First of all, I hope you’re all doing well and keeping safe. As you may have seen, I’ve been raising money for the Leukemia & Lymphoma Society. And thank you so so so very much to everyone who has already donated.
Both The Chemical Engineer and our friend, Sam, joined our team. We’re very close to reaching our team goal of $1000 (anything above would be amazing, of course), but Alex hasn’t reached his goal of $200 yet. And that’s where this post comes in.
$300 helps fund one week of LLS-sponsored group support for families dealing with blood cancer treatment.
$500 helps defray the costs of treatment-related travel for a patient.
$1,000 helps fund general lab supplies for seven weeks to help LLS-funded researchers conduct laboratory work needed to develop blood cancer treatments.
$6,000 funds the work of an LLS-funded research fellow for six weeks.
$10,000 allows a donor direct funding of one of nine disease-specific research portfolios.
Alex is quite busy these days. He’s always quite busy but even more so for the past few months, and he doesn’t have much extra time to fundraise. And this is where I and this post come in…(especially as I’ve already reached my goal. Thank you again to everyone who already donated!)
Re-sharing with the correct link 🙂 For the donations already done to the previous thank you SO MUCH!!!
September is Blood Cancer Awareness month, and this year I’m going to do several things, including my first Light The Night with the Leukemia & Lymphoma Society, which is virtual this year. You can help me by joining my team or donating here. My goal is to raise $500. You can also share this post ormy team page with your friends and family, on your social media. If you’d like to share one of my social media posts, you can find them on Instagram, Twitter, Facebook, Linkedin.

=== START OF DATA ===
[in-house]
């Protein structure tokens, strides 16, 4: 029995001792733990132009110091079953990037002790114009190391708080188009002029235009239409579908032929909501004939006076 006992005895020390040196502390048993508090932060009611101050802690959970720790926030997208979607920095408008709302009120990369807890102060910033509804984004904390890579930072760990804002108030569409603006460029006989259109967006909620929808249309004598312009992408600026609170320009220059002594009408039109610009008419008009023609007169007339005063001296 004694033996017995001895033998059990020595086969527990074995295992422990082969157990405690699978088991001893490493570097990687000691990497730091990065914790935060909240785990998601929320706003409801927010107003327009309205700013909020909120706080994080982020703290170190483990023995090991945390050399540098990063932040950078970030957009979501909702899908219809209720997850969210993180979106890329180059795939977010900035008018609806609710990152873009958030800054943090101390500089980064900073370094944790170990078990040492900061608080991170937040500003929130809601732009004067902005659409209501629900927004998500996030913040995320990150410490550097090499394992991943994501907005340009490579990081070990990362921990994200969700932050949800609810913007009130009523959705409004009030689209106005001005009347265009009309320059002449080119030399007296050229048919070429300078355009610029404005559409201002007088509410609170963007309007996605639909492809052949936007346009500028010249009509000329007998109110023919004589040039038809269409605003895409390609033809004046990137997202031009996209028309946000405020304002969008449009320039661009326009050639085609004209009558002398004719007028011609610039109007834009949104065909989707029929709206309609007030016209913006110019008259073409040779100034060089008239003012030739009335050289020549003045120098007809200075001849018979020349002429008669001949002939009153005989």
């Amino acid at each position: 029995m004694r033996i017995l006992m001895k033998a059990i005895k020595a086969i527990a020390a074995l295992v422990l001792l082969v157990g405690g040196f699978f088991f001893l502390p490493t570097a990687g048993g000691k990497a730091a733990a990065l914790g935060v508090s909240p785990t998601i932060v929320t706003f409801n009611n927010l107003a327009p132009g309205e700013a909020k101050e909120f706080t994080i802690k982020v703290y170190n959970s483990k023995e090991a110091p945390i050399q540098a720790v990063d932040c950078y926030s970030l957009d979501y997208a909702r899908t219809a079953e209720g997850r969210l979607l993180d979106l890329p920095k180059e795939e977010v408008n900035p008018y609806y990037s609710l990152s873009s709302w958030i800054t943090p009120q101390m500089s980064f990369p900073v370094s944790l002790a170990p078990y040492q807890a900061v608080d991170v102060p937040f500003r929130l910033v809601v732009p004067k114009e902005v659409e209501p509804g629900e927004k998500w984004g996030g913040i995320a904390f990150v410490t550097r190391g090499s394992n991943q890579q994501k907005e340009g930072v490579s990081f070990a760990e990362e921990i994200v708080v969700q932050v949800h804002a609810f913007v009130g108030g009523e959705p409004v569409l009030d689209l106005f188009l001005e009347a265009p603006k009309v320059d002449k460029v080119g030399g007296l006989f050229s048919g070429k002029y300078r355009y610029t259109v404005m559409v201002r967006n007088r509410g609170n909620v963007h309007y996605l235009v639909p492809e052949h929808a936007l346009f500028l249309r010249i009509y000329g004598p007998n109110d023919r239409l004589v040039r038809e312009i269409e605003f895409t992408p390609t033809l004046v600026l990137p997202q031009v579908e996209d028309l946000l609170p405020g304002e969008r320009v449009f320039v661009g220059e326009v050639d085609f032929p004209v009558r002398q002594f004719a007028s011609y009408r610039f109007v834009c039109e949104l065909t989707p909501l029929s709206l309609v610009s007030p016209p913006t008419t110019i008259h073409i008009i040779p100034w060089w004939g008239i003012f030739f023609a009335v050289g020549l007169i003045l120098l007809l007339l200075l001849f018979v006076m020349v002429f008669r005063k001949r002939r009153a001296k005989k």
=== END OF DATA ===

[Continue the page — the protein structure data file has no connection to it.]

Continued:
Long story short: I was diagnosed with Hodgkin’s Lymphoma in October 2017 and went through several treatments and went through an autologous stem cell transplant almost a year ago. I’m currently in remission. It still feels surreal to type this. And I just want to find ways to make sure no one else has to go through those countless treatments. And if they do, that they have the support I had.
Financially. Emotionally. Physically.
And that more people become aware of blood cancers and the symptoms. And that a cure is found. And that people can find the help they need. Your donation will help. And you joining my team to raise money for LLS will help too.
Oh and another thing you can do? Register to be a donor for BeTheMatch.org. I’ll be soon doing a virtual registration drive for them. But you don’t need to wait to help save a life.
Long story long: I was diagnosed with Hodgkin’s Lymphoma in October 2017 after months of feeling unwell, losing weight, having back pain. It all started with pain as I had a sip of wine back in November/December 2016. I thought back pain was just the way it was. I didn’t exercise enough. I don’t sit or stand straight enough. Fast-forward to a doctor’s visit, a lot of physical therapy, another doctor’s visit and then another. And well, the tumor I had in my chest was now probuting out of my chest wall. Fun times.